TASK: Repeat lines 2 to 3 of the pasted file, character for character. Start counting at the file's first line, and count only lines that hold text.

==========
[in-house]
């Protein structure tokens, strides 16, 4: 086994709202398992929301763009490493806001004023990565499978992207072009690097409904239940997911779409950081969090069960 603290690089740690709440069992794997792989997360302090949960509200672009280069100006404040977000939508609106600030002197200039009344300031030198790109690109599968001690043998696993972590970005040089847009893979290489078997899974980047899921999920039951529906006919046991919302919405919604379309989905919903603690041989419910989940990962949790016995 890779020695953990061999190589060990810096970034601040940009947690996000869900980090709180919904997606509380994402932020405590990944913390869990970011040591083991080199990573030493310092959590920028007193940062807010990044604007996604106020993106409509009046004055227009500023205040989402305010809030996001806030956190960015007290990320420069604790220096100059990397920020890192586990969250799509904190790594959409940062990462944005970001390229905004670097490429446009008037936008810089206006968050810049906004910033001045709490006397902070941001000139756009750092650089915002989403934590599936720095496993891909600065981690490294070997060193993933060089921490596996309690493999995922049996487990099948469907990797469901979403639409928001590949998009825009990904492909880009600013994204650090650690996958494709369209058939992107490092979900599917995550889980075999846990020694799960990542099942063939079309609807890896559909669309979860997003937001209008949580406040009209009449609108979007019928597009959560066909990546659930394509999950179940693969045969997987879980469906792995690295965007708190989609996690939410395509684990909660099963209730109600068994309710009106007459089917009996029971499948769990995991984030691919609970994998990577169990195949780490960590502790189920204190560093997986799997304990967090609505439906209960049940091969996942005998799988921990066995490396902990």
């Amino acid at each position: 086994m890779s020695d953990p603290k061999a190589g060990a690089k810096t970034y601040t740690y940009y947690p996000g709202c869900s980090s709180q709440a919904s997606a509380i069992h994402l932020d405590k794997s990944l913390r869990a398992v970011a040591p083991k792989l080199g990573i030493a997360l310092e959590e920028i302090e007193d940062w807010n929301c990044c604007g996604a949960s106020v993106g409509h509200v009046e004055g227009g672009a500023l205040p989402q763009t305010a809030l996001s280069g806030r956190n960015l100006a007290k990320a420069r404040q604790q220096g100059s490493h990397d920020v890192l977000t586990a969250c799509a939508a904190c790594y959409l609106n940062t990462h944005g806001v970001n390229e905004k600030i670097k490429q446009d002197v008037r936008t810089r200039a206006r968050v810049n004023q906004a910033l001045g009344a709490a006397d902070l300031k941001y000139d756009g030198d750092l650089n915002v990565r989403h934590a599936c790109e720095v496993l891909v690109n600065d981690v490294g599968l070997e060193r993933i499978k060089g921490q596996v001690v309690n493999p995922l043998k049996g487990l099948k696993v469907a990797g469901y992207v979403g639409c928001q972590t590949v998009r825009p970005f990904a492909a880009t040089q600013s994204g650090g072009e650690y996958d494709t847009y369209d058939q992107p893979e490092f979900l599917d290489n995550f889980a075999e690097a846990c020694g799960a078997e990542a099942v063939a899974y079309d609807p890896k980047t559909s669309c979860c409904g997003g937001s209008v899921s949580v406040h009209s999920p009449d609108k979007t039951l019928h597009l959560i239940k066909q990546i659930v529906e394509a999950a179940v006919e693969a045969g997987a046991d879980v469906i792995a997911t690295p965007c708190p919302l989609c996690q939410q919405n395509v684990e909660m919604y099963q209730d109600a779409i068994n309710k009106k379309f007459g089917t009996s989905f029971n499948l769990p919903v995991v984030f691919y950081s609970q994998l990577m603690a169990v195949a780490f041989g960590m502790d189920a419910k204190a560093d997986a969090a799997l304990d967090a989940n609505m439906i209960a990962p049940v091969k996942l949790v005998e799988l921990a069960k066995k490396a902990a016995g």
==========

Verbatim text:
């Protein structure tokens, strides 16, 4: 086994709202398992929301763009490493806001004023990565499978992207072009690097409904239940997911779409950081969090069960 603290690089740690709440069992794997792989997360302090949960509200672009280069100006404040977000939508609106600030002197200039009344300031030198790109690109599968001690043998696993972590970005040089847009893979290489078997899974980047899921999920039951529906006919046991919302919405919604379309989905919903603690041989419910989940990962949790016995 890779020695953990061999190589060990810096970034601040940009947690996000869900980090709180919904997606509380994402932020405590990944913390869990970011040591083991080199990573030493310092959590920028007193940062807010990044604007996604106020993106409509009046004055227009500023205040989402305010809030996001806030956190960015007290990320420069604790220096100059990397920020890192586990969250799509904190790594959409940062990462944005970001390229905004670097490429446009008037936008810089206006968050810049906004910033001045709490006397902070941001000139756009750092650089915002989403934590599936720095496993891909600065981690490294070997060193993933060089921490596996309690493999995922049996487990099948469907990797469901979403639409928001590949998009825009990904492909880009600013994204650090650690996958494709369209058939992107490092979900599917995550889980075999846990020694799960990542099942063939079309609807890896559909669309979860997003937001209008949580406040009209009449609108979007019928597009959560066909990546659930394509999950179940693969045969997987879980469906792995690295965007708190989609996690939410395509684990909660099963209730109600068994309710009106007459089917009996029971499948769990995991984030691919609970994998990577169990195949780490960590502790189920204190560093997986799997304990967090609505439906209960049940091969996942005998799988921990066995490396902990």
């Amino acid at each position: 086994m890779s020695d953990p603290k061999a190589g060990a690089k810096t970034y601040t740690y940009y947690p996000g709202c869900s980090s709180q709440a919904s997606a509380i069992h994402l932020d405590k794997s990944l913390r869990a398992v970011a040591p083991k792989l080199g990573i030493a997360l310092e959590e920028i302090e007193d940062w807010n929301c990044c604007g996604a949960s106020v993106g409509h509200v009046e004055g227009g672009a500023l205040p989402q763009t305010a809030l996001s280069g806030r956190n960015l100006a007290k990320a420069r404040q604790q220096g100059s490493h990397d920020v890192l977000t586990a969250c799509a939508a904190c790594y959409l609106n940062t990462h944005g806001v970001n390229e905004k600030i670097k490429q446009d002197v008037r936008t810089r200039a206006r968050v810049n004023q906004a910033l001045g009344a709490a006397d902070l300031k941001y000139d756009g030198d750092l650089n915002v990565r989403h934590a599936c790109e720095v496993l891909v690109n600065d981690v490294g599968l070997e060193r993933i499978k060089g921490q596996v001690v309690n493999p995922l043998k049996g487990l099948k696993v469907a990797g469901y992207v979403g639409c928001q972590t590949v998009r825009p970005f990904a492909a880009t040089q600013s994204g650090g072009e650690y996958d494709t847009y369209d058939q992107p893979e490092f979900l599917d290489n995550f889980a075999e690097a846990c020694g799960a078997e990542a099942v063939a899974y079309d609807p890896k980047t559909s669309c979860c409904g997003g937001s209008v899921s949580v406040h009209s999920p009449d609108k979007t039951l019928h597009l959560i239940k066909q990546i659930v529906e394509a999950a179940v006919e693969a045969g997987a046991d879980v469906i792995a997911t690295p965007c708190p919302l989609c996690q939410q919405n395509v684990e909660m919604y099963q209730d109600a779409i068994n309710k009106k379309f007459g089917t009996s989905f029971n499948l769990p919903v995991v984030f691919y950081s609970q994998l990577m603690a169990v195949a780490f041989g960590m502790d189920a419910k204190a560093d997986a969090a799997l304990d967090a989940n609505m439906i209960a990962p049940v091969k996942l949790v005998e799988l921990a069960k066995k490396a902990a016995g």